Crowding and poor hygiene can facilitate disease transmission [Reference Quick14]. Although many of the cases emanated from areas with poor socio-economic conditions, we did not observe a high transmission rate of the disease. The epidemic curve also highlights the sporadic nature of the outbreak. Cutaneous diphtheria is known to be a reservoir of circulating strains which may become toxigenic [Reference Bowler15, Reference Hart16]. Nevertheless, this was not the case during the KZN outbreak as the non-toxigenic isolates belonged to an unrelated genotype.
Underlying immunosuppression did not appear to be a contributor to the transmission or manifestation of diphtheria amongst the cases. Although the outbreak occurred in an area with a high HIV prevalence, none of the patients were known to be HIV infected. The 27% case fatality in this outbreak is higher than other recent outbreaks reported in Nigeria (21%) and India (20%) [Reference Besa10, Reference Das17]. Only one of the cases demised prior to the availability of DAT. One of the deaths may have been linked to poor access to healthcare services.
Contact tracing was successfully conducted for all cases. Vaccination coverage of 100% was not achieved among contacts because in the initial phase of the outbreak, it was not clearly communicated that all contacts, irrespective of age, should receive a diphtheria booster vaccination. The high number of healthcare workers that were identified as contacts is disproportionate to the number of cases during the outbreak. In some areas, healthcare workers were concerned about the possibility of acquiring the disease and identified themselves as contacts even though they were not likely to have been in contact with a diphtheria case. Whilst it would have been ideal to offer all healthcare workers a booster dose of diphtheria vaccine, there was insufficient stock of the vaccine to do so. The nasal swabs taken during contact tracing were not ideal specimens as nasopharyngeal specimens are recommended for identifying asymptomatic carriers. The correct flexible swabs are not routinely available in our healthcare setting.
We were unable to extend the immunization to all learners that would have been eligible to receive a diphtheria booster vaccination (anyone who missed a booster dose) due to insufficient vaccine stock. Although a large proportion of schools were reached as part of the targeted vaccination drive, there were challenges encountered. First, the school health teams had difficulty negotiating time to vaccinate learners as the schools had commenced with mid-year examinations. Second, many learners did not bring back signed consent forms and in some instances learners older than 12 years did not assent to being vaccinated. Despite these limitations, the vaccination campaign is likely to have contributed to the halt in transmission of diphtheria in the affected districts.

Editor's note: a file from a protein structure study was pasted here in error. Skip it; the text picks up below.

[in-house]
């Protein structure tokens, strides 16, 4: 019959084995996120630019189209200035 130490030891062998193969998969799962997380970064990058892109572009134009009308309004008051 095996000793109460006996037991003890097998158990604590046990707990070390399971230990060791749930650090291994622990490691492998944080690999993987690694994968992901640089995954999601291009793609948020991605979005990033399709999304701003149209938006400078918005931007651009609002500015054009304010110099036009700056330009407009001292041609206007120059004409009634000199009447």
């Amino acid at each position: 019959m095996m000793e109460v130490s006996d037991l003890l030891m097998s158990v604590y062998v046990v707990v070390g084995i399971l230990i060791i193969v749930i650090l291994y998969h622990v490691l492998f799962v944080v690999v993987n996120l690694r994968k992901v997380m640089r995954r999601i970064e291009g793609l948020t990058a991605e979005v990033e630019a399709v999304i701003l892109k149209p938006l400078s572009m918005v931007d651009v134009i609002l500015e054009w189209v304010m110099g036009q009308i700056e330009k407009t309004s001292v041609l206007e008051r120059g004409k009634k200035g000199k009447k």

Maintaining high coverage of diphtheria booster vaccines in adolescence is vital to prevent outbreaks of this disease. There is an urgent need to improve this immunization coverage in KwaZulu-Natal. School vaccination programmes should be ongoing until all districts in the province have achieved an immunization coverage of at least 80%. At a national level, the feasibility of offering all teenagers and adults a diphtheria vaccine booster if they have not been immunized against diphtheria in the previous 10 years should be considered. Ten-yearly diphtheria booster vaccination should be included in the routine package of services offered to all healthcare workers. In areas with sub-optimal diphtheria vaccine coverage, a stock of DAT should be readily available to facilitate optimal management of diphtheria cases.
The authors would like to acknowledge the eThekwini and Ugu District CDC co-ordinators (Mr Mbuthu, Ms Ndlovu, Mr Mhlongo, Mr M Hadebe and Ms Mlambo) and their teams, Ms Gumede and Ms Fynn, Ms Dladla, Dr Z Banoo, the school health teams, Samuel Candice; and all other members of the provincial and district outbreak response teams for their role in managing the outbreak. They would also like to acknowledge laboratory support from Valentino Horne, Diagnostic Media Production Green Point, National Health Laboratory Service, Cape Town; staff at the Centre for Respiratory Diseases and Meningitis, NICD, Johannesburg; and the technical assistance from the World Health Organization.